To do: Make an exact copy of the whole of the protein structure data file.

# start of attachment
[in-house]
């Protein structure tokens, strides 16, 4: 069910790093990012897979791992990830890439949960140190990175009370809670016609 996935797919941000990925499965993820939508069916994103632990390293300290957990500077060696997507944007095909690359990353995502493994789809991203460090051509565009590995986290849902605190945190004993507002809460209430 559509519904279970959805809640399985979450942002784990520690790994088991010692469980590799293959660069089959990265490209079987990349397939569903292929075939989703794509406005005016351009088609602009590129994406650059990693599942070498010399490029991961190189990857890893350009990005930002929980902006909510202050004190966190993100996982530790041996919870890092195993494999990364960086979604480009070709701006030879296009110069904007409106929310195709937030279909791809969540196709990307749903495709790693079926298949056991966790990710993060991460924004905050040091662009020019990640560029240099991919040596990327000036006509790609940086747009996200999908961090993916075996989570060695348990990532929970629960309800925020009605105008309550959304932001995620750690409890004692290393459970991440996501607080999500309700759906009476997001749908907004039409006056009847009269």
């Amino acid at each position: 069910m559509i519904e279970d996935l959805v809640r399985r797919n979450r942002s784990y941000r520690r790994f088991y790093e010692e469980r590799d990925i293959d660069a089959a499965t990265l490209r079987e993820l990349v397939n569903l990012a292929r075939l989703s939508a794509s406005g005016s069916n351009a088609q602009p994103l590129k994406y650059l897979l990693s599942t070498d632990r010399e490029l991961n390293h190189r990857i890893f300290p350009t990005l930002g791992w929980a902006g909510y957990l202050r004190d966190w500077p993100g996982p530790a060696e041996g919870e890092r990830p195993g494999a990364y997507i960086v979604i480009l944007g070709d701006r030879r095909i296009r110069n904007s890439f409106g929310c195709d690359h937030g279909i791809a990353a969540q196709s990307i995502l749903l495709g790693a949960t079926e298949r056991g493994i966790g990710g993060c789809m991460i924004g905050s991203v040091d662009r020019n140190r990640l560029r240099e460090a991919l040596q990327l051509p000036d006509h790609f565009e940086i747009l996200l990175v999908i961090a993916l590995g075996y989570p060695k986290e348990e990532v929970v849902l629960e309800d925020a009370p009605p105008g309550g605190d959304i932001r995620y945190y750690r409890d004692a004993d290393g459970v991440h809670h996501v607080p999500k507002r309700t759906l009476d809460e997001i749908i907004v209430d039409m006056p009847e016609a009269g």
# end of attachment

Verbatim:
[in-house]
């Protein structure tokens, strides 16, 4: 069910790093990012897979791992990830890439949960140190990175009370809670016609 996935797919941000990925499965993820939508069916994103632990390293300290957990500077060696997507944007095909690359990353995502493994789809991203460090051509565009590995986290849902605190945190004993507002809460209430 559509519904279970959805809640399985979450942002784990520690790994088991010692469980590799293959660069089959990265490209079987990349397939569903292929075939989703794509406005005016351009088609602009590129994406650059990693599942070498010399490029991961190189990857890893350009990005930002929980902006909510202050004190966190993100996982530790041996919870890092195993494999990364960086979604480009070709701006030879296009110069904007409106929310195709937030279909791809969540196709990307749903495709790693079926298949056991966790990710993060991460924004905050040091662009020019990640560029240099991919040596990327000036006509790609940086747009996200999908961090993916075996989570060695348990990532929970629960309800925020009605105008309550959304932001995620750690409890004692290393459970991440996501607080999500309700759906009476997001749908907004039409006056009847009269």
């Amino acid at each position: 069910m559509i519904e279970d996935l959805v809640r399985r797919n979450r942002s784990y941000r520690r790994f088991y790093e010692e469980r590799d990925i293959d660069a089959a499965t990265l490209r079987e993820l990349v397939n569903l990012a292929r075939l989703s939508a794509s406005g005016s069916n351009a088609q602009p994103l590129k994406y650059l897979l990693s599942t070498d632990r010399e490029l991961n390293h190189r990857i890893f300290p350009t990005l930002g791992w929980a902006g909510y957990l202050r004190d966190w500077p993100g996982p530790a060696e041996g919870e890092r990830p195993g494999a990364y997507i960086v979604i480009l944007g070709d701006r030879r095909i296009r110069n904007s890439f409106g929310c195709d690359h937030g279909i791809a990353a969540q196709s990307i995502l749903l495709g790693a949960t079926e298949r056991g493994i966790g990710g993060c789809m991460i924004g905050s991203v040091d662009r020019n140190r990640l560029r240099e460090a991919l040596q990327l051509p000036d006509h790609f565009e940086i747009l996200l990175v999908i961090a993916l590995g075996y989570p060695k986290e348990e990532v929970v849902l629960e309800d925020a009370p009605p105008g309550g605190d959304i932001r995620y945190y750690r409890d004692a004993d290393g459970v991440h809670h996501v607080p999500k507002r309700t759906l009476d809460e997001i749908i907004v209430d039409m006056p009847e016609a009269g």